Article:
In the case of Barry Congregation of Jehovah’s Witnesses v BXB  EWCA Civ 356 the High Court held that a religious organisation could be held liable for sexual harassment undertaken by one of its elders.
A developing thread of jurisprudence in the sphere of vicarious liability is that which concerns religious organisations, and their vicarious liability for rape or abuse of victims by their employees, leaders, or agents. Recent cases which have made their way through the higher courts have frequently related to the Catholic Church, but in February, the Court of Appeal heard about a rape which was perpetrated by an elder of the Jehovah’s Witnesses. The victim was a fellow Jehovah’s Witness, and the appeal was concerned with whether the Jehovah’s Witnesses as an organisation should be held vicariously liable.
Mrs B was a congregant at the Barry Congregation of Jehovah’s Witnesses. She became friendly with Mark Sewell, who was a ministerial servant in the congregation. Not long after, he became an elder. He was inappropriately behaved to Mrs B, kissing her on the lips to greet her, but she was encouraged by the teachings of the congregation and those around her that elders’ actions and decisions are generally not to be questioned and to be regarded as unimpeachable.
Eventually, Mr Sewell raped Mrs B in the back of his house, and was convicted and sentenced to a term of imprisonment.
Vicarious liability – the two-stage test
The test for vicarious liability in cases of this type was elucidated by Lord Phillips in 2012 a case known as Christian Brothers. It is a two-stage test, namely:
- The relationship between the tortfeasor and the parties said to be vicariously liable to determine whether it is one that is capable of giving rise to vicarious liability (stage 1);
- The connection that links the relationship between those two parties and the act or omission of the tortfeasor (stage 2).
The decision of the High Court
Stage 1 – Relationship between Mr Sewell and the Jehovah’s Witnesses
The structure of the Jehovah’s Witnesses, said the court, could fairly be described as hierarchical, and that it exercises control over its members. The elders were leaders of the congregation, and that the congregation acts as a body through its elders.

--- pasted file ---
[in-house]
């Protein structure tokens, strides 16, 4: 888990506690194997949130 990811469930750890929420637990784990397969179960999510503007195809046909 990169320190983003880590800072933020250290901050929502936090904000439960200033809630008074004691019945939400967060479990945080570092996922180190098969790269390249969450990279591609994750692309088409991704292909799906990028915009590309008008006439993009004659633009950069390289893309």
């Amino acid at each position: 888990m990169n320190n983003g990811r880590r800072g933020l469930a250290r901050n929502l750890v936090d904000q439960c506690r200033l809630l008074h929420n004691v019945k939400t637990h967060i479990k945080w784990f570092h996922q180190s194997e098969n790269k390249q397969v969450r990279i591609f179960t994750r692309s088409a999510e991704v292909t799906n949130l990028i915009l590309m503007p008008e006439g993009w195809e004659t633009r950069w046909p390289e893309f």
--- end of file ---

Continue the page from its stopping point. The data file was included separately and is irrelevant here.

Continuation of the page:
The court also considered that, as the congregation had conferred power and authority onto Mr Sewell by making him a leader, which created a risk that that power might be abused, and that the rape might occur.
As such, the court ruled that the original judge was entitled to conclude that the relationship between elders and the Jehovah’s Witnesses was one that could be capable of giving rise to vicarious liability.
Stage 2 – Connection linking the relationship and the act of Mr Sewell
The judge accepted that the rape did not occur when Mark Sewell was performing any religious duty. However, that was not a necessary ingredient for vicarious liability of this kind. The judge also found, as he was entitled to, that but for Mark Sewell’s and his father’s position as elders, Mr and Mrs B would probably not have remained friends with Mark Sewell by the time of the rape. There was, therefore, a ‘strong causative link’. The Defendants created or significantly enhanced the risk that Mark Sewell would sexually abuse Mrs B by creating the conditions in which the two might be alone together.
For both of the reasons above, the Barry Congregation of Jehovah’s Witnesses’ appeal was dismissed.
Chris Hadrill, Partner in the employment team at Redmans, commented on the case: “This case shows that the actions of employees or officers can render an organisation liable for unlawful acts even if the unlawful act, when undertaken, is not strictly in the course of their employment (or engagement).”
Link to judgment: https://www.bailii.org/ew/cases/EWCA/Civ/2021/356.html